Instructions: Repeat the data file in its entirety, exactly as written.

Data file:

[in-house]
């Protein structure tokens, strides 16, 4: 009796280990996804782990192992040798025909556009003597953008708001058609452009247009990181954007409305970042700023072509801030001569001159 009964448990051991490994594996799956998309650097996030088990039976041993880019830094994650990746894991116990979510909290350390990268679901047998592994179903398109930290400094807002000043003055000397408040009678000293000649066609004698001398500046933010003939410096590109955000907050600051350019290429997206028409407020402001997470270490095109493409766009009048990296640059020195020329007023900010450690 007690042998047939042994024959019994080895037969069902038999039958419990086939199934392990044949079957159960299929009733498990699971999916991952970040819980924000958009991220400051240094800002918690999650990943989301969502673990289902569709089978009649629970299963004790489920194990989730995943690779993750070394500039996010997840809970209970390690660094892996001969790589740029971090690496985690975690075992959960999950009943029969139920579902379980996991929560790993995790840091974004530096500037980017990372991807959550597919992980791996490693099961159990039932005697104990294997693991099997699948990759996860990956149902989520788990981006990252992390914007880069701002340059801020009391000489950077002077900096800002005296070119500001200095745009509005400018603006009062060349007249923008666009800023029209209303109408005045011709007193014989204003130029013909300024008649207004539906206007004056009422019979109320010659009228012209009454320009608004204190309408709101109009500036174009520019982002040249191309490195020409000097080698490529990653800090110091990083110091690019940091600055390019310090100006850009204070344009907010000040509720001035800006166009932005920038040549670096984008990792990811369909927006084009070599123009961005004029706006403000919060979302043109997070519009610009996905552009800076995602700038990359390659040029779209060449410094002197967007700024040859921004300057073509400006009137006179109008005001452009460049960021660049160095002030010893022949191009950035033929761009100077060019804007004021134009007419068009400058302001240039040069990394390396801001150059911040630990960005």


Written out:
[in-house]
């Protein structure tokens, strides 16, 4: 009796280990996804782990192992040798025909556009003597953008708001058609452009247009990181954007409305970042700023072509801030001569001159 009964448990051991490994594996799956998309650097996030088990039976041993880019830094994650990746894991116990979510909290350390990268679901047998592994179903398109930290400094807002000043003055000397408040009678000293000649066609004698001398500046933010003939410096590109955000907050600051350019290429997206028409407020402001997470270490095109493409766009009048990296640059020195020329007023900010450690 007690042998047939042994024959019994080895037969069902038999039958419990086939199934392990044949079957159960299929009733498990699971999916991952970040819980924000958009991220400051240094800002918690999650990943989301969502673990289902569709089978009649629970299963004790489920194990989730995943690779993750070394500039996010997840809970209970390690660094892996001969790589740029971090690496985690975690075992959960999950009943029969139920579902379980996991929560790993995790840091974004530096500037980017990372991807959550597919992980791996490693099961159990039932005697104990294997693991099997699948990759996860990956149902989520788990981006990252992390914007880069701002340059801020009391000489950077002077900096800002005296070119500001200095745009509005400018603006009062060349007249923008666009800023029209209303109408005045011709007193014989204003130029013909300024008649207004539906206007004056009422019979109320010659009228012209009454320009608004204190309408709101109009500036174009520019982002040249191309490195020409000097080698490529990653800090110091990083110091690019940091600055390019310090100006850009204070344009907010000040509720001035800006166009932005920038040549670096984008990792990811369909927006084009070599123009961005004029706006403000919060979302043109997070519009610009996905552009800076995602700038990359390659040029779209060449410094002197967007700024040859921004300057073509400006009137006179109008005001452009460049960021660049160095002030010893022949191009950035033929761009100077060019804007004021134009007419068009400058302001240039040069990394390396801001150059911040630990960005």